Bitcoin price declined on Tuesday afternoon, reversing the day’s early gains, as the broader crypto market reacted to the latest financial sector crisis and inflation data headlines.
Bitcoin (BTC) was trading at $24,833 at the time of writing, down 8% from its intraday high of $26,502 on Tuesday morning, its highest level in nine months, according to data from crypto market tracker Coingecko.
In response to the publishing of the latest Consumer Price Index (CPI) data for the month of February 2023, BTC witnessed a quick and considerable increase, surpassing the $26,000 mark.
Bitcoin registered this multi-month milestone after the U.S. Bureau of Labor Statistics reported that the CPI for All Urban Consumers (CPI-U) rose 0.4% in February, down from 0.5% in January.
CPI Data’s Impact On Bitcoin Price
This suggests that the release of CPI data had a discernible effect on the cryptocurrency market, causing investors to boost their Bitcoin holdings.
The CPI is a measure of inflation in the US, which measures the changes in the prices of goods and services over time. Its release frequently causes changes in market sentiment as investors adjust their portfolios in response to economic changes.
Statistics from TradingView indicated BTC/USD setting monthly highs of $24,917 on Bitstamp overnight. When the impact of multiple US bank closures pushed crypto markets soaring, the pair stayed bullish.
Bitcoin climbed to heights that were not reached since last summer on Tuesday, continuing its advance for a second day as investors evaluated the latest inflation figures.
Bitcoin Temporarily Hits $26K
Coin Metrics data indicates that Bitcoin was up 3.4% at $25,150 at its most recent valuation. Experts had identified $25,400 as a significant level to monitor.
Meanwhile, Bitcoin’s minor pause in price gains and changing course back to the $24K region could imply that Federal Reserve managers face less compulsion to lift their benchmark rate’s target spectrum in hopes of bringing inflation in check.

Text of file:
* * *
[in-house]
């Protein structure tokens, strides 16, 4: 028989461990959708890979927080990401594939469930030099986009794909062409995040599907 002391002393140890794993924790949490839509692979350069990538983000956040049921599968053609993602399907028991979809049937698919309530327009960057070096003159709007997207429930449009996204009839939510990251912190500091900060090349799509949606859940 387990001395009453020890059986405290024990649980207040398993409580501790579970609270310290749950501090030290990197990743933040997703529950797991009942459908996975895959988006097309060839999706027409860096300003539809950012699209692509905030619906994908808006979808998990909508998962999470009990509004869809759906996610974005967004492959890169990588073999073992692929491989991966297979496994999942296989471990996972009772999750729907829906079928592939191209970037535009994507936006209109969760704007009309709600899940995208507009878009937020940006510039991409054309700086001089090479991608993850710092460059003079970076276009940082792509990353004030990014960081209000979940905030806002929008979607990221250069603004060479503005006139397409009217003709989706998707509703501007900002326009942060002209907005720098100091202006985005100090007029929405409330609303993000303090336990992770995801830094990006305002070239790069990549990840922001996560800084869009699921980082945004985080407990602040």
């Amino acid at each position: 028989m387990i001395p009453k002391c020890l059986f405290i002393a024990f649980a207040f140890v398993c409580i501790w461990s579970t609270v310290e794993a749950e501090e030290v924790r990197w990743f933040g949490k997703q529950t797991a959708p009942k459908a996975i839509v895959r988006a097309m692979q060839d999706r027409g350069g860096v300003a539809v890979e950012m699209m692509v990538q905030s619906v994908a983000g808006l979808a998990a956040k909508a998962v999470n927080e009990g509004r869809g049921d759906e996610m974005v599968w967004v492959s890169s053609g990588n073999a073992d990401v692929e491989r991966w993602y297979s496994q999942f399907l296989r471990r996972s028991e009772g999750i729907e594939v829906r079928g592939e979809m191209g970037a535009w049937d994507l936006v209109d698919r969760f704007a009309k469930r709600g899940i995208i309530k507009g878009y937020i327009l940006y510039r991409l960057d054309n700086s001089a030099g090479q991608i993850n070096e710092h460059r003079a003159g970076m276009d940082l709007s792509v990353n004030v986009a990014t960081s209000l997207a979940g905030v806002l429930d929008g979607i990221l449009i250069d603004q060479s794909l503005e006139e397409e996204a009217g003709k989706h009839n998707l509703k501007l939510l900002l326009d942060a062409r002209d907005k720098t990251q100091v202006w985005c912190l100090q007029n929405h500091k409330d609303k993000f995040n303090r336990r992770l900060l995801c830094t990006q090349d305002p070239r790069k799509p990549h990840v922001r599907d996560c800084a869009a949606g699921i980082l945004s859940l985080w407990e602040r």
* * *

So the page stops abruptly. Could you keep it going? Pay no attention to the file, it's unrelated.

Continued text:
If the Federal Reserve (the central bank of the United States) raises interest rates slowly over time, it might be good for bitcoin. Bitcoin is considered a risky investment because it doesn’t pay any interest to its investors.
But when interest rates rise, it becomes more expensive for companies and individuals to borrow money, so they are less likely to invest in risky assets like bitcoin. Instead, they may choose to invest in safer investments that pay them interest.
So if interest rates rise slowly, investors may still be willing to invest in bitcoin instead of those safer investments.
Crypto total market cap reclaims the $1 trillion mark on the daily chart | Chart: TradingView.com
Since late last week, cryptocurrency prices have risen considerably, with market sentiment making a U-turn as U.S. regulators acted swiftly to rescue depositors of Silicon Valley Bank and Signature Bank.
Caitlin Long, chief executive and founder of Custodia Bank, underscored the noteworthy price performance of Bitcoin amidst a tumultuous week marked by the closure of the two lending institutions by U.S. authorities:
Bank regulators: “chancellor on the brink of a second bailout for banks”🤬#Bitcoin: “hold my beer”🍻 (up >30% since SVB bank run Thursday) pic.twitter.com/LaxYqr035l
— Caitlin Long 🔑⚡️🟠 (@CaitlinLong_) March 14, 2023